Photo take at -35 ft near a Coral reef . This another local green turtle that lives in this reef i call it Tony one of my favorites. The green sea turtle, possessing a dorsoventrally flattened body covered by a large, teardrop-shaped carapace and a pair of large, paddle-like flippers. Its range extends throughout tropical and subtropical seas around the world ,top shell carapace is smooth with shades of black, gray, green, brown, and yellow; their bottom shell plastron is yellowish white.
Photo take at -30 ft on a coral reef, This beauty is moving on a gorgonia which is its favorite food as well. It is about 3 cm long and can be observed attached to gorgonians upon which it exclusively feeds. Unlike nudibranchs, flamingo tongue snails have a shell; however, the shell is typically not visible in living animals due to the mantle flesh covering it. When alive, the snail appears yellow-orange with irregular shaped spots ringed in black. However, the mantle can be retracted, exposing the shell.
Photo take near home in a jungle path this beauty moves on top of a common bush in the area big around 6 cm long bright green and black metal color, red and black legs I think is a Longhorn beetle but not sure.
Photo take in a jungle path this has to bee one of my best spotting´s i have never seen this basilisk species before beautiful green color on the face and gray color on the body about 50 cm long for the size i think is an adult.
For the developers at New York start-up Networked Organisms, smartphones are the butterfly nets of the 21st Century. Their tool, Project Noah, lets people upload photos of plants and wildlife around them, creating a map of the natural world and contributing to scientific research in the process.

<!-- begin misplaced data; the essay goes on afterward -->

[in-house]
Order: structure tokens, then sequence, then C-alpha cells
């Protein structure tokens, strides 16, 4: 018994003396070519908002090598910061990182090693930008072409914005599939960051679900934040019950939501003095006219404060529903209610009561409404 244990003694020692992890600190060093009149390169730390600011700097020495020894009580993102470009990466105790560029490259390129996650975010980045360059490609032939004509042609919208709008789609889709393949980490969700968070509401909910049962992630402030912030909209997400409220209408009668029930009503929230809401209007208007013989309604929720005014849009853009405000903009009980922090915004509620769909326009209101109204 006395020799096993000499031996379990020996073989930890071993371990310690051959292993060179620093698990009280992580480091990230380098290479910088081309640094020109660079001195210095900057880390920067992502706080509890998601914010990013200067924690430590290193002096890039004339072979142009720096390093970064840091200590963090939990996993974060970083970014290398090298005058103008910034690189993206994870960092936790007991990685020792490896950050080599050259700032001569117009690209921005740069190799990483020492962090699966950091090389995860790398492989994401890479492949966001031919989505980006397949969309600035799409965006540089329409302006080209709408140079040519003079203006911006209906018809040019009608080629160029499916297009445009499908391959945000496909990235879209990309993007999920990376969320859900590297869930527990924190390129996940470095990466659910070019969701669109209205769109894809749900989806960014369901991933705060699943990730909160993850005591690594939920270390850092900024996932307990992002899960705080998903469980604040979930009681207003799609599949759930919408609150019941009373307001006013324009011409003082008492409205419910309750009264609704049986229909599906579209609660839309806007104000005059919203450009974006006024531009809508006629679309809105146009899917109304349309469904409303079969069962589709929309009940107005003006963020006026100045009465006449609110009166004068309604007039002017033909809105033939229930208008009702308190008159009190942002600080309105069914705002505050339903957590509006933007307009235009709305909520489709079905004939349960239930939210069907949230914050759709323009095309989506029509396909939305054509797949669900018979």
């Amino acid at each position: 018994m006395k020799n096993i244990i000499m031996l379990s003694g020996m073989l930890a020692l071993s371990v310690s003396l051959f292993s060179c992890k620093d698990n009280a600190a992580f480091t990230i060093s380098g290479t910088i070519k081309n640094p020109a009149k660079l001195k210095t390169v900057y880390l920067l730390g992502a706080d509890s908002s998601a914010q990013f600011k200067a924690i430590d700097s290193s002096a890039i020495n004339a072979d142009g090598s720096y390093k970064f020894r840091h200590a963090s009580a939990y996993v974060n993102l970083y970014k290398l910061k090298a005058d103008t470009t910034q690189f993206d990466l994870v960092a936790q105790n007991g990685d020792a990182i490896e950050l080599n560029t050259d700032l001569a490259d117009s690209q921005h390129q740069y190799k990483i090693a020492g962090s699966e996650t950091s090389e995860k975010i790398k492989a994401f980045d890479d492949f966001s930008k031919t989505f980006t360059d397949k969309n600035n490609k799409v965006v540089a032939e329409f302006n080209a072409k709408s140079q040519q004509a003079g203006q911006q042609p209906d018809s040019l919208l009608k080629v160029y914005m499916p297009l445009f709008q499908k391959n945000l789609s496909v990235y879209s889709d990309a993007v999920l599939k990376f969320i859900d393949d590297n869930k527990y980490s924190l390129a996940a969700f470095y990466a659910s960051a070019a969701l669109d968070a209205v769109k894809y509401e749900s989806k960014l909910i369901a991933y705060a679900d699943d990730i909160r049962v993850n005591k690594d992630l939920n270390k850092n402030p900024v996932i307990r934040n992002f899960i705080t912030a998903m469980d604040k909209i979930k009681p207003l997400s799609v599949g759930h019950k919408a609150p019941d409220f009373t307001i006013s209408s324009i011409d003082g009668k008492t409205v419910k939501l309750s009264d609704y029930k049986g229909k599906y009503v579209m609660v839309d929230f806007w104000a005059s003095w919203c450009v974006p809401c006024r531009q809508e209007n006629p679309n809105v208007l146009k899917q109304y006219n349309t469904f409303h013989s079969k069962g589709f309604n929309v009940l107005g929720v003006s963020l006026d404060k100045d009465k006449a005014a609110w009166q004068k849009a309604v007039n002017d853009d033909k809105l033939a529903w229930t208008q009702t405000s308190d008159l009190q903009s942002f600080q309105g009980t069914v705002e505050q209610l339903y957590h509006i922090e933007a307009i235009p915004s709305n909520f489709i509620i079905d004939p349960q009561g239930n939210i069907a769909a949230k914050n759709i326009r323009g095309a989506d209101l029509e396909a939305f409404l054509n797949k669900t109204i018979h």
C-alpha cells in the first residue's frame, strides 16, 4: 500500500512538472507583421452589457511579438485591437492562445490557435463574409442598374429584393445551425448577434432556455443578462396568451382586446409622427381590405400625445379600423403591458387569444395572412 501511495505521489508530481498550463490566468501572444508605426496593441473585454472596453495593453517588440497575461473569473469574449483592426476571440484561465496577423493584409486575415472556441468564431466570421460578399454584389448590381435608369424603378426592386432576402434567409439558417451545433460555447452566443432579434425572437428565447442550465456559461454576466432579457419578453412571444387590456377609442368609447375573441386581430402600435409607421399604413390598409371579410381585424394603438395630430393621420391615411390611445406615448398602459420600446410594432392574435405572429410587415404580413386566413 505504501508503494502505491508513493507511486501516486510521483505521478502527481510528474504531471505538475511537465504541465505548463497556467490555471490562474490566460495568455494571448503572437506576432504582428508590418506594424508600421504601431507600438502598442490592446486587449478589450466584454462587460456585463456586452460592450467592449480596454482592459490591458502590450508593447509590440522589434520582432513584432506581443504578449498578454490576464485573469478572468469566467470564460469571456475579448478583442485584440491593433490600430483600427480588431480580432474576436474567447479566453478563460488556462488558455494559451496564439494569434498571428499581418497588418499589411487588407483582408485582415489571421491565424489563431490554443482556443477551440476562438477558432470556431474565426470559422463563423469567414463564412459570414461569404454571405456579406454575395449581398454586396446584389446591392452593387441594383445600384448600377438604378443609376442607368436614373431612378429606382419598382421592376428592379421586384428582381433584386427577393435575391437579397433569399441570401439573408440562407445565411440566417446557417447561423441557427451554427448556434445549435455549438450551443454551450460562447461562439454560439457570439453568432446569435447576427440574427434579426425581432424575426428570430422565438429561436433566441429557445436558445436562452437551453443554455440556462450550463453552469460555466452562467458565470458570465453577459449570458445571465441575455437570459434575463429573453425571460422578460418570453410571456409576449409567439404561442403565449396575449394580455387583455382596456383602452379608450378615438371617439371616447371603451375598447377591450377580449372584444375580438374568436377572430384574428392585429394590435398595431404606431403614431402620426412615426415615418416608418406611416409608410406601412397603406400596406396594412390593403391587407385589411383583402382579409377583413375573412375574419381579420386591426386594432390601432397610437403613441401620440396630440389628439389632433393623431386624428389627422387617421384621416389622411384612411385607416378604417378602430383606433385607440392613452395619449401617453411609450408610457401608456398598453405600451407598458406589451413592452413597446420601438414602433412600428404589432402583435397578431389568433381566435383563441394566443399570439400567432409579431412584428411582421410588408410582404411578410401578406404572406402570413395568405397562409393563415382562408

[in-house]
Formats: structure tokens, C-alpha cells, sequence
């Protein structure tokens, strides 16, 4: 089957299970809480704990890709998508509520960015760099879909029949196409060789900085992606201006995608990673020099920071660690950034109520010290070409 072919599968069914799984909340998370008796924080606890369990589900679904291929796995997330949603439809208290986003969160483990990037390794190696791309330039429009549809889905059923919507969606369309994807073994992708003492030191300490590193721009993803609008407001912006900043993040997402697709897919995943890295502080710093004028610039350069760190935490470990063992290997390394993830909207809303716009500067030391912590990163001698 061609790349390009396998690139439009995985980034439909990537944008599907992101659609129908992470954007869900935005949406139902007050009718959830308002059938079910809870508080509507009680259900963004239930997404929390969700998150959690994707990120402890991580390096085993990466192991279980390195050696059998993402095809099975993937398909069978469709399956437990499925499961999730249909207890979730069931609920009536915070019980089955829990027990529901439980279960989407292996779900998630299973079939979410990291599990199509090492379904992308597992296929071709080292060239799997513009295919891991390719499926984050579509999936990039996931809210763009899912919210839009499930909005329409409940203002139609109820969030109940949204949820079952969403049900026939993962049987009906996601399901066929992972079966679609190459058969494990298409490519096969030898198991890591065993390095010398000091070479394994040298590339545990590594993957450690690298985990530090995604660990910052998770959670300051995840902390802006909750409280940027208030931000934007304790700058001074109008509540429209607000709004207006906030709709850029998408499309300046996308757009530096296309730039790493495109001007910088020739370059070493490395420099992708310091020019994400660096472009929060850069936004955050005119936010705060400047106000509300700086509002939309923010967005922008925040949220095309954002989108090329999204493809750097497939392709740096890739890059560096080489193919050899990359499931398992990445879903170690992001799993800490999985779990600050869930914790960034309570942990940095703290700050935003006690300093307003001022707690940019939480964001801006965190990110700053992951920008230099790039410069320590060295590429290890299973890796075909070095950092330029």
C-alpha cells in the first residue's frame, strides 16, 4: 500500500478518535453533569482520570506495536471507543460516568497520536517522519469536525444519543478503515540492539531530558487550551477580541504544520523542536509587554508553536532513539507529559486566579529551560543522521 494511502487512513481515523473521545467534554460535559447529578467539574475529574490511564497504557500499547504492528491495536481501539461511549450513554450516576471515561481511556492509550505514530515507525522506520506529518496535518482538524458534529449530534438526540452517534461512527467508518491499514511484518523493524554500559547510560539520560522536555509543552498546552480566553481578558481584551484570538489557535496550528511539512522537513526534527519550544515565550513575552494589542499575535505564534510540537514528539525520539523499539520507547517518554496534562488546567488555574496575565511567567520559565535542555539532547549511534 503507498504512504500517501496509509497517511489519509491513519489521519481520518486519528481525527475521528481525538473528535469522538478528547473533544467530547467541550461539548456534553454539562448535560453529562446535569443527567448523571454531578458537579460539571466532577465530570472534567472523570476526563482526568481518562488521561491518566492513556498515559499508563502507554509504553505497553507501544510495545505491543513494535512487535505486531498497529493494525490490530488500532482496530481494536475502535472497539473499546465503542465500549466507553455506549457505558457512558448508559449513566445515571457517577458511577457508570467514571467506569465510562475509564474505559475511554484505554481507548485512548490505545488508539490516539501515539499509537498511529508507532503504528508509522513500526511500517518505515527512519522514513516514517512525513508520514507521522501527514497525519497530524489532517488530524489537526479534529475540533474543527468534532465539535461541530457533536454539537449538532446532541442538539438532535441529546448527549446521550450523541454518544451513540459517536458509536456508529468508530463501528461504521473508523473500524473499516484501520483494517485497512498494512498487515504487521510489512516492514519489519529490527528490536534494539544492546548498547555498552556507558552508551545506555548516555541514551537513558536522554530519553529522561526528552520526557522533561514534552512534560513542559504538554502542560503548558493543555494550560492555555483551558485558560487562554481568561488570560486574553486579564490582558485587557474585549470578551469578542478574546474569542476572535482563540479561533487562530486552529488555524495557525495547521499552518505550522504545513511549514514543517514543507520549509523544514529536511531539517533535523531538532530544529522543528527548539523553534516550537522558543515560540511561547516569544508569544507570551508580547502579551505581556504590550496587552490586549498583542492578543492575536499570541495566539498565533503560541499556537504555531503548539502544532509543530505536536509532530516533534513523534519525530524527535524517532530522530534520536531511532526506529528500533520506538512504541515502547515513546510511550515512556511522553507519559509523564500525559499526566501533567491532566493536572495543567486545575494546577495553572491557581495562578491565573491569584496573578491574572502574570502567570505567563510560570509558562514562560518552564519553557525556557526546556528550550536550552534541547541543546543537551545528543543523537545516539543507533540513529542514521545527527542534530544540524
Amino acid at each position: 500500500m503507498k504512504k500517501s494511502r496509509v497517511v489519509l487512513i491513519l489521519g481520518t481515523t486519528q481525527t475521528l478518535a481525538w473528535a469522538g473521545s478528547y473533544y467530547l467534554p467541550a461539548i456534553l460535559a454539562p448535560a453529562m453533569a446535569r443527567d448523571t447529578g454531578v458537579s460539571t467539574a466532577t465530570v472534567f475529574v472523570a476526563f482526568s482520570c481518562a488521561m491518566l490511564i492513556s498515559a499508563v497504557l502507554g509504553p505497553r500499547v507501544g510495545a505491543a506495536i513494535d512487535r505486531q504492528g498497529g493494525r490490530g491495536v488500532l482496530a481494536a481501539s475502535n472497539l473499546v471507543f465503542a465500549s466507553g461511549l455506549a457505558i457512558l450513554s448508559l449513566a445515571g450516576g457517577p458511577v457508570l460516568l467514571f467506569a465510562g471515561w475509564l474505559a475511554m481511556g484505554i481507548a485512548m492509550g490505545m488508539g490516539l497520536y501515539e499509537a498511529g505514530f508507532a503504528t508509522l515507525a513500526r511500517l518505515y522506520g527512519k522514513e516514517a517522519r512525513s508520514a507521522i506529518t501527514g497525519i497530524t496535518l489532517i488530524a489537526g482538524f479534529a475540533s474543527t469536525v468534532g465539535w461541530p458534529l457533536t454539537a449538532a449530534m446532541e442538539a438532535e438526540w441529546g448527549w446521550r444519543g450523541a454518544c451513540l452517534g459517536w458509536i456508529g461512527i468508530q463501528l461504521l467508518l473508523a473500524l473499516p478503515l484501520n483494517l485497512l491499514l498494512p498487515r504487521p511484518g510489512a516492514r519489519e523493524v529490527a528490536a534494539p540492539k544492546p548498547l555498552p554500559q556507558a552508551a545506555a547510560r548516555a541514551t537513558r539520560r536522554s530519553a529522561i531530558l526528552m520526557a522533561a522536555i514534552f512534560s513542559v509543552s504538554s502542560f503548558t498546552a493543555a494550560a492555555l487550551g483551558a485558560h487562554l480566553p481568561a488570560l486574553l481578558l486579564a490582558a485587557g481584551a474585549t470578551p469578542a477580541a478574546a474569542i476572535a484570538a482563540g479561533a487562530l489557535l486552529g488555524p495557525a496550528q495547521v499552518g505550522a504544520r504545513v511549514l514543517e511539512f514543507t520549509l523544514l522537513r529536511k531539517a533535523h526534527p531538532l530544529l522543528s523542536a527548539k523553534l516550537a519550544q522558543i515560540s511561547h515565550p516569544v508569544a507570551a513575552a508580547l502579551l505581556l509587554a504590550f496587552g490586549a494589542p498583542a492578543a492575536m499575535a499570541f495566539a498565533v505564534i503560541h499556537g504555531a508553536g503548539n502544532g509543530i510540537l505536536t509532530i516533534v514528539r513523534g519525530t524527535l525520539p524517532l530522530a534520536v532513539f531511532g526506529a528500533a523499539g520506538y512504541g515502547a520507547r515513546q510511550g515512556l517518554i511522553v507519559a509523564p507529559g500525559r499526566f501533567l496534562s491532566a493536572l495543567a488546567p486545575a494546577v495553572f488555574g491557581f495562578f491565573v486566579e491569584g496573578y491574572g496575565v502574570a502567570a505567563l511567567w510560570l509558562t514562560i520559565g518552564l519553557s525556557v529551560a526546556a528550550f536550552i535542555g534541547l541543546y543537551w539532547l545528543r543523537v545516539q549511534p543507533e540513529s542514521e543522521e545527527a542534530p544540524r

Bespectacled scientists of yore would carry around hefty field guides, made up of hundreds of pages of text and photos. But these days, smartphone owners have a lighter option: an app called Project Noah, which aims to help people identify plants and animals as well as collect data from "citizen scientists" about where certain species are located.
Project Noah enables us to be part of a more focused online community where we can learn more about wildlife around us and contribute to scientific research. It pulls participants into deeper, more meaningful engagement by enabling people to go on “missions” to collectively map changes based on sightings.
A modern invention that may also hold the key to saving species in the future. Project Noah is a global study that encourages nature lovers to document the wildlife they encounter, using a purpose built phone app and web community. In addition to the virtual "collection" of species, Project Noah encourages citizen science by linking up with existing surveys including the International Spider Survey and the Global Coral Reef Monitoring Network.